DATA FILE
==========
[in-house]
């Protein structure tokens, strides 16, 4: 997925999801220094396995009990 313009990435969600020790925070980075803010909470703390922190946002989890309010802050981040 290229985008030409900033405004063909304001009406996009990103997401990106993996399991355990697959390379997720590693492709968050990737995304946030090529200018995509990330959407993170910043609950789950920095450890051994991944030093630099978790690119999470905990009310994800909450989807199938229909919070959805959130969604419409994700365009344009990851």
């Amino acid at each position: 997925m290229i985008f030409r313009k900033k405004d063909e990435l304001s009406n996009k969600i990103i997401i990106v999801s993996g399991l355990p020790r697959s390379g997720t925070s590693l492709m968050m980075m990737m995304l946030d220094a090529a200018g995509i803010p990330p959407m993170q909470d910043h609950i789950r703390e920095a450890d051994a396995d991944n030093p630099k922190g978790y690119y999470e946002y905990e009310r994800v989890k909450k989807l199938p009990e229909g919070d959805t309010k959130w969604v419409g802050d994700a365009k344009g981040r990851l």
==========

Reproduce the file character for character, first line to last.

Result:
[in-house]
């Protein structure tokens, strides 16, 4: 997925999801220094396995009990 313009990435969600020790925070980075803010909470703390922190946002989890309010802050981040 290229985008030409900033405004063909304001009406996009990103997401990106993996399991355990697959390379997720590693492709968050990737995304946030090529200018995509990330959407993170910043609950789950920095450890051994991944030093630099978790690119999470905990009310994800909450989807199938229909919070959805959130969604419409994700365009344009990851």
């Amino acid at each position: 997925m290229i985008f030409r313009k900033k405004d063909e990435l304001s009406n996009k969600i990103i997401i990106v999801s993996g399991l355990p020790r697959s390379g997720t925070s590693l492709m968050m980075m990737m995304l946030d220094a090529a200018g995509i803010p990330p959407m993170q909470d910043h609950i789950r703390e920095a450890d051994a396995d991944n030093p630099k922190g978790y690119y999470e946002y905990e009310r994800v989890k909450k989807l199938p009990e229909g919070d959805t309010k959130w969604v419409g802050d994700a365009k344009g981040r990851l």